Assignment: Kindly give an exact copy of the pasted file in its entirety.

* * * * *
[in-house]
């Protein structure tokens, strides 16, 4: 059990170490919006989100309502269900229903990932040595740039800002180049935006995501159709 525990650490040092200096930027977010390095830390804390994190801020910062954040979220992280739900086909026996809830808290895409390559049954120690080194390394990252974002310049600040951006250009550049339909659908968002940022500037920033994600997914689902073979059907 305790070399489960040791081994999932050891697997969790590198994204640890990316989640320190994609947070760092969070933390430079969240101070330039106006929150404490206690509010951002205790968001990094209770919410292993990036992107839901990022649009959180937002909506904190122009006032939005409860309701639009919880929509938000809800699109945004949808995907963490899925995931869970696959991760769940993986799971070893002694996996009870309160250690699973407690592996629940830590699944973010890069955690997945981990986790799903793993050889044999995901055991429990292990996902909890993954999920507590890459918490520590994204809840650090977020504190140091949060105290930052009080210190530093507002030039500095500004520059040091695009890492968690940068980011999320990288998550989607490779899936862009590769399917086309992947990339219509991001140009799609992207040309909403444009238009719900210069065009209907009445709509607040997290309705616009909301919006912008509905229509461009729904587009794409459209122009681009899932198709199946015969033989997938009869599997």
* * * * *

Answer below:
[in-house]
């Protein structure tokens, strides 16, 4: 059990170490919006989100309502269900229903990932040595740039800002180049935006995501159709 525990650490040092200096930027977010390095830390804390994190801020910062954040979220992280739900086909026996809830808290895409390559049954120690080194390394990252974002310049600040951006250009550049339909659908968002940022500037920033994600997914689902073979059907 305790070399489960040791081994999932050891697997969790590198994204640890990316989640320190994609947070760092969070933390430079969240101070330039106006929150404490206690509010951002205790968001990094209770919410292993990036992107839901990022649009959180937002909506904190122009006032939005409860309701639009919880929509938000809800699109945004949808995907963490899925995931869970696959991760769940993986799971070893002694996996009870309160250690699973407690592996629940830590699944973010890069955690997945981990986790799903793993050889044999995901055991429990292990996902909890993954999920507590890459918490520590994204809840650090977020504190140091949060105290930052009080210190530093507002030039500095500004520059040091695009890492968690940068980011999320990288998550989607490779899936862009590769399917086309992947990339219509991001140009799609992207040309909403444009238009719900210069065009209907009445709509607040997290309705616009909301919006912008509905229509461009729904587009794409459209122009681009899932198709199946015969033989997938009869599997």